Besides having the largest collection of nude art in Asia, he’s a devout Muslim with pilgrimage to Mecca, but now he is at odds with his church. They claim he has two too many wives, six instead of four. But this is the least of his problems these days. The supreme farmer, the supreme boy scout, the supreme philanthropist, the supreme guardian of the justice, the supreme guardian of the Muslim faith, to mention a few of the titles he’s conferred on himself, is being stripped of his power and implicated not only in the unsuccessful communist plot to seize Indonesia, but also for the economic ruin that strikes his country.

Meeting with the great leader of the revolution is General Suharto. He is at his side not to help him lead the country, but to methodically lead him out of power. Suharto heads what is called the New Order. Relentlessly, they are opening to public scrutiny the corruption and conspiracies of his regime.

The dramatic climax of a year in which Indonesia repudiated the communists and the one-man rule of Sukarno: The night of October 1, 1966, a year to the day that communists tried to seize the country. Assembled was a special military tribunal. On trial was Dr. Subandrio, next to Sukarno the most powerful man in Indonesia. He was deputy prime minister, foreign minister, head of the state secret police, boss of the anti-Americans state news agency. He was also President Sukarno’s closest friend and confidant. His trial was particularly significant because it helped established that Sukarno himself clearly had a role in the communist coup. It was Sukarno who protected Subandrio in the palace after the coup attempt.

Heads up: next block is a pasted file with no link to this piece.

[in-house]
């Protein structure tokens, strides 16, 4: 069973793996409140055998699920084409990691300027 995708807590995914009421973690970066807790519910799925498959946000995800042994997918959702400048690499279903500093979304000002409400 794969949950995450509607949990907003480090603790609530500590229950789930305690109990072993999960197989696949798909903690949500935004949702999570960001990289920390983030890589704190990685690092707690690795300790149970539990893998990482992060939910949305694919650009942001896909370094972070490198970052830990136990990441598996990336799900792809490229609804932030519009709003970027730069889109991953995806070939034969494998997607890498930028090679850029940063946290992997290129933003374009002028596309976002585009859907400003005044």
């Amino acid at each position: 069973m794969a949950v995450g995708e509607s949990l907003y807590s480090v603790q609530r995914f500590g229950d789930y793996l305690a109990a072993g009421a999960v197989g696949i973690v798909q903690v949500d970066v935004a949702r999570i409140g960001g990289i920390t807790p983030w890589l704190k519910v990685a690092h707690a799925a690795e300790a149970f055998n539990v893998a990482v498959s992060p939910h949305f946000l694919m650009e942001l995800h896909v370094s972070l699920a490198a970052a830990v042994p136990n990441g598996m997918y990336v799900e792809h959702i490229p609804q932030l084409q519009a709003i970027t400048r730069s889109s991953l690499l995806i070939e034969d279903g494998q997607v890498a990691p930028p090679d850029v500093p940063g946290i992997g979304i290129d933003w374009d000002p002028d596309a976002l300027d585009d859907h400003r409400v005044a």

When students ransacked Subandrio’s foreign office and discovered correspondence between him and Red China’s foreign minister Chen Yi planning the coup, they stormed the palace threatening to behead Subandrio. Only then was he imprisoned. The charges against him include treason and conspiracy. The evidence showed Subandrio helped the three-million-strong communist party, its initials PKI, to plot and carry out the coup, including the mass murder of Indonesia’s military high command. It was charged that he welded the Indonesia-Peking access, stole government funds, invented stories to discredit the United States, and conspired with Red China to smuggle guns to Indonesia’s communists.

YATES: Haji Dr. Subandrio pleaded innocent to all the charges. He was found guilty and sentenced to death.

Hundreds more involved in the PKI coup are in prisons. Painstaking interrogations have pieced together the incredible plot. Being questioned is the commander of one of the three divisions that spearheaded the coup, Captain Suradi. Supported by the PKI, their mission was to disable the army by murdering its top commanders, seize all communications and immobilize the government long enough for the PKI politicians to take over. The cells on death row are filled with the plotters. Only because General Suharto and Nasution escaped their murderers and rallied loyal army units was the coup crushed. Colonel Latief here tried to kill General Nasution, was wounded in the process, and now awaits trial. During the coup, Latief directed tactical operations.